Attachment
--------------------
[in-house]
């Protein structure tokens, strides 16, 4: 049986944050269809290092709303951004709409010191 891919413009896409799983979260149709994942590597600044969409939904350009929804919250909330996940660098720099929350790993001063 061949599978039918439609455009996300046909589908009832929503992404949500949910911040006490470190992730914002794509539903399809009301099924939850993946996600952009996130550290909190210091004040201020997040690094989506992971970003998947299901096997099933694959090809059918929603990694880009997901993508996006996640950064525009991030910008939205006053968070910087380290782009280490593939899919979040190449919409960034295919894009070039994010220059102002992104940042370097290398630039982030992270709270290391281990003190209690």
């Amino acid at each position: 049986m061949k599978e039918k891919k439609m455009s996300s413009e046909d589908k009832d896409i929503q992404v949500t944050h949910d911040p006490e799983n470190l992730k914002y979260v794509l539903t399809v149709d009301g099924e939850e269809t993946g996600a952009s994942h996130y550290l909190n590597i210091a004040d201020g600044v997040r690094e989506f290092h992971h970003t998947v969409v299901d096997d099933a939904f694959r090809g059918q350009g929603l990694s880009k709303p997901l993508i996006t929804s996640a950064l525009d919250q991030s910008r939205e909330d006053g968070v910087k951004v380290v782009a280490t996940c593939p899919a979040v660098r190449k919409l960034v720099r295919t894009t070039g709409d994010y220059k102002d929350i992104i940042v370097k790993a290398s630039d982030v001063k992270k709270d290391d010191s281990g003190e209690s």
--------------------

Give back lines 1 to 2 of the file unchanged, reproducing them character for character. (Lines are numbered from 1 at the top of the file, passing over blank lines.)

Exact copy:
[in-house]
């Protein structure tokens, strides 16, 4: 049986944050269809290092709303951004709409010191 891919413009896409799983979260149709994942590597600044969409939904350009929804919250909330996940660098720099929350790993001063 061949599978039918439609455009996300046909589908009832929503992404949500949910911040006490470190992730914002794509539903399809009301099924939850993946996600952009996130550290909190210091004040201020997040690094989506992971970003998947299901096997099933694959090809059918929603990694880009997901993508996006996640950064525009991030910008939205006053968070910087380290782009280490593939899919979040190449919409960034295919894009070039994010220059102002992104940042370097290398630039982030992270709270290391281990003190209690």